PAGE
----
On the other hand, in the shown embodiment, it is possible to similarly handle the circuit even when the NMOSFET is replaced with the PMOSFET, PMOSFET is replaced with NMOSFET, and the direction of the constant current source is reversed.

FIGS. 5-8 show the circuit construction, input/output characteristics of the second embodiment of the MOS differential voltage-to-current converter circuit according to the present invention.

As shown in FIGS. 5 and 6, respective source terminals of first and second MOSFETs (N1 and N2 or P1 and P2) forming a differential pair in this embodiment are connected to one terminals of first and second resistors R01 and R02. The other terminals of the first and second source resistors R01 and R02 are commonly connected. To the junction of common connection of the first and second resistors R01 and R02 is connected to a constant current source I0.

FIG. 5 shows the circuit construction of a sink type MOS differential voltage-to-current converter circuit and FIG. 6 shows the circuit construction of a source type MOS differential voltage-to-current converter circuit. In FIG. 5, the functionally common elements to those in FIG. 16 which illustrates the second prior art will be represented by the same reference numerals. In FIG. 5, N3 and N4 are third and fourth NMOSFETs, and VS3 and VS4 are backgate terminals and voltages.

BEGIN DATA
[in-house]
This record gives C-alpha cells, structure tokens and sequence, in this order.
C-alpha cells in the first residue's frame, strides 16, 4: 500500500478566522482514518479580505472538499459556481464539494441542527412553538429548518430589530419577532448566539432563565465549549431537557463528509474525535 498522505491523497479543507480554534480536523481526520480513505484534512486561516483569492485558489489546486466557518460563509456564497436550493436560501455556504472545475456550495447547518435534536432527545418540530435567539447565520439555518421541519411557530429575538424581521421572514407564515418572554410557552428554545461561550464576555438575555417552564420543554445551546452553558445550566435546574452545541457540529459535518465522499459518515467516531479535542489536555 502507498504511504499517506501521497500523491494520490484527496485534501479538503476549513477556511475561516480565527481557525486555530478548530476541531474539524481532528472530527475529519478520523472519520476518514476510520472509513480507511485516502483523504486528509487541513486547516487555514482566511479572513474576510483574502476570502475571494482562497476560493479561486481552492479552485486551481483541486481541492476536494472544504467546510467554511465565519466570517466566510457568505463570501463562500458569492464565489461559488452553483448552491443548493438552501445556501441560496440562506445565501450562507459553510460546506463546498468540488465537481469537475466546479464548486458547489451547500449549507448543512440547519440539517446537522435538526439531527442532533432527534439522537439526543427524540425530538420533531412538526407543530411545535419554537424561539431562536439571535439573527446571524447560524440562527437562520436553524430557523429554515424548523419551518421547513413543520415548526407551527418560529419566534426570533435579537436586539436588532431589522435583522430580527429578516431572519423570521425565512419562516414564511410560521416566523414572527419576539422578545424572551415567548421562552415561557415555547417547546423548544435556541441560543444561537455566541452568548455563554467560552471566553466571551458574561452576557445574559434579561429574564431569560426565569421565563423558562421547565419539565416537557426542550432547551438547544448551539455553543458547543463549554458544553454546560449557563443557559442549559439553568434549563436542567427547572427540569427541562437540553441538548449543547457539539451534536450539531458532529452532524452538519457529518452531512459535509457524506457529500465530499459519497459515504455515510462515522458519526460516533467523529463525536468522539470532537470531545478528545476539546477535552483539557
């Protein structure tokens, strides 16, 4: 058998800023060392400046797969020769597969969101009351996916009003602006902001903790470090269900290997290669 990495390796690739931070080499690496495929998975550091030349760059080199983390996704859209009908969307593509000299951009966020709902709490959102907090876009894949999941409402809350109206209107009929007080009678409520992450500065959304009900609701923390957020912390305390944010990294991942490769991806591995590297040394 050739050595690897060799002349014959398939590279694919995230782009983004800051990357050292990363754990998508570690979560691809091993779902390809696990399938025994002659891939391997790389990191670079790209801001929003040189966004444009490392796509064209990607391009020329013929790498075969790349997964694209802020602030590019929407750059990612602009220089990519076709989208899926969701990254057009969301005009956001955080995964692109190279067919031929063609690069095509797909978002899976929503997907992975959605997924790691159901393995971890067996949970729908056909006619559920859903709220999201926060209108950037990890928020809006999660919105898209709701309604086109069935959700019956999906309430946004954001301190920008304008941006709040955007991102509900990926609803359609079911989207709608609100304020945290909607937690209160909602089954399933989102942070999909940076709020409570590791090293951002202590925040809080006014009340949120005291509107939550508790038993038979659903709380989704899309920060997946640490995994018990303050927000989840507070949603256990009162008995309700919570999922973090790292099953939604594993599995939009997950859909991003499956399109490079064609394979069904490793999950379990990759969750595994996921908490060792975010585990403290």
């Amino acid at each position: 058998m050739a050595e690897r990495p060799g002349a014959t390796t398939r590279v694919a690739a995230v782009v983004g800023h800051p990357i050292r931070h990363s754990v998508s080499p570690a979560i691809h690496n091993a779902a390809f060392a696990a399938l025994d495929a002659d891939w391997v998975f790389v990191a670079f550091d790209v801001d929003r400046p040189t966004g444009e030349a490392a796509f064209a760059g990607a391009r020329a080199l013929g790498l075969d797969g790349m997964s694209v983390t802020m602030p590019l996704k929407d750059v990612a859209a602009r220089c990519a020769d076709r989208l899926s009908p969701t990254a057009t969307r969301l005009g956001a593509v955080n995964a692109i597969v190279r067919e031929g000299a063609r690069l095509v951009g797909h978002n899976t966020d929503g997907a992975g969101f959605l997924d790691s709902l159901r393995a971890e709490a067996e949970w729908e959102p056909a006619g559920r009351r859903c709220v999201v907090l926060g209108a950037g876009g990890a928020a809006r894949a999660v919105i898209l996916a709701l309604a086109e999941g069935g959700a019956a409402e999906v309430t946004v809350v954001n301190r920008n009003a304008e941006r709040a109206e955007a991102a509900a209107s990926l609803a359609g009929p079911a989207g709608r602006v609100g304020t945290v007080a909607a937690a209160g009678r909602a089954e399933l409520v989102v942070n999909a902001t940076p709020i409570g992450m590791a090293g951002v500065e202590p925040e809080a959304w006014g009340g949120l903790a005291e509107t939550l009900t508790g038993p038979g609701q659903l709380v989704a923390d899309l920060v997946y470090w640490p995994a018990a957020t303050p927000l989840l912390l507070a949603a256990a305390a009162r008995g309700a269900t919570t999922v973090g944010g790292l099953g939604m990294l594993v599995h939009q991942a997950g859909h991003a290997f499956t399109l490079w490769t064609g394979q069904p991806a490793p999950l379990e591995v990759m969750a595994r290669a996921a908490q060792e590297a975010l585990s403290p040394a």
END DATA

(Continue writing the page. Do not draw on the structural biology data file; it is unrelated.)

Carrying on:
As the signal transmission circuits A1 and A2 in the shown embodiment, circuit constructions illustrated in FIGS. 26 and 27 can be employed On the other hand, as the signal transmission circuits A1 and A2 in FIG. 6, the circuit illustrated in FIG. 27 may be employed. As the constant current sources of FIGS. 5 and 6, various current-mirror circuits illustrated in FIGS. 30 to 33 may be employed.

Hereinafter, the construction and operation of the MOS differential voltage-to-current converter circuit constructed by employing direct connection of FIG. 26 in the first and second signal transmission circuits A1 and A2 in FIG. 5.